How many countries represented in the UN are democracies or close to being democracies? There might be something akin to a moral force if only democracies were represented in a world body.
posted by Postroad at 6:40 PM on February 5, 2003


Interesting topic and interesting comments.

It was mentioned by somebody above that many countries that are big enough to have states or provinces already have different laws in different parts of the land. What I think the UN would be like as a governing world body would be something along the lines of what it is currently doing, with much more authority: the ability to go to those parts of the world that are having "troubles", as in Iraq, Somalia, Afghanistan, etc. The definition of those "troubles" may need to be more exact, however. As an example, I would expect the UN to have a strong say in what is happening in Ireland, or how various countries (including the U.S. and Canada) relate to their indigenous populations.

homogeneity implies genocide

Probably, but not necessarily. I think it's important to notice that the first word in "U.N." is "United". Unity does not imply "sameness", it implies a cohesion of intent, a common adherence to common ideals and values. I think that foremost of those ideals is tolerance of otherness. Hopefully a world government would allow for the differences between peoples while at the same time providing a proper sense of justice and peace amongst them.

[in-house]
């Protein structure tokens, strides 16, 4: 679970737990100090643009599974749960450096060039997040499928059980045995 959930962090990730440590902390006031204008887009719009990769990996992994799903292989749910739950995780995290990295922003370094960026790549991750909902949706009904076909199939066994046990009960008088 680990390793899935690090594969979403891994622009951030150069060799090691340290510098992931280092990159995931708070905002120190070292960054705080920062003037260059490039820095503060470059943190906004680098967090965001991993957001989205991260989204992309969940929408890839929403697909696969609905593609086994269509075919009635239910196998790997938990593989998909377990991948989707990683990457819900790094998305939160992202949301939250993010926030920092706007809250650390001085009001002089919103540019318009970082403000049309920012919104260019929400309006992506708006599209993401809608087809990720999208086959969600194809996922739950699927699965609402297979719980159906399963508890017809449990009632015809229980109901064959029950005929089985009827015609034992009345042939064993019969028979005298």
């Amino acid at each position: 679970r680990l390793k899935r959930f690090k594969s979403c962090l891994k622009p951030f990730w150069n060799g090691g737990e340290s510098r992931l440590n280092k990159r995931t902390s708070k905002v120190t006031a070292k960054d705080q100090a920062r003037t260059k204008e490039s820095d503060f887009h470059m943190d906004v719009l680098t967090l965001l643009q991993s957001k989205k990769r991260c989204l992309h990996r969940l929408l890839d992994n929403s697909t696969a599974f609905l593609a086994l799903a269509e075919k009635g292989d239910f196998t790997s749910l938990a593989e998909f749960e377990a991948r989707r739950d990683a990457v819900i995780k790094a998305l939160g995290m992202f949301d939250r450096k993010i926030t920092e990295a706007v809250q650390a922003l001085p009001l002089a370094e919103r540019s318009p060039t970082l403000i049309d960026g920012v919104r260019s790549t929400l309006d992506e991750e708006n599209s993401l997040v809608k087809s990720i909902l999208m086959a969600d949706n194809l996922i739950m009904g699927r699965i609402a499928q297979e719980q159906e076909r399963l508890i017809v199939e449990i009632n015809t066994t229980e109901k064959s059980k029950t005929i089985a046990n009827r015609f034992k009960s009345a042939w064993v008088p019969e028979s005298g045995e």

I truly believe that tolerance and acceptance is the key.

(Like WolfDaddy said, sounds more like socialism to me.

Just to stir the pot a bit, but is socialism really that bad? Just as in communism, the idea is beautiful. In practice, communism has been found to be difficult, if not impossible to achieve, but socialism takes idealogy from here and idealogy from there to make something a lot more workable. Any thoughts?
)
posted by ashbury at 6:44 PM on February 5, 2003


What are the real benefits of a global government?

Not enough to warrant the efforts required to make one.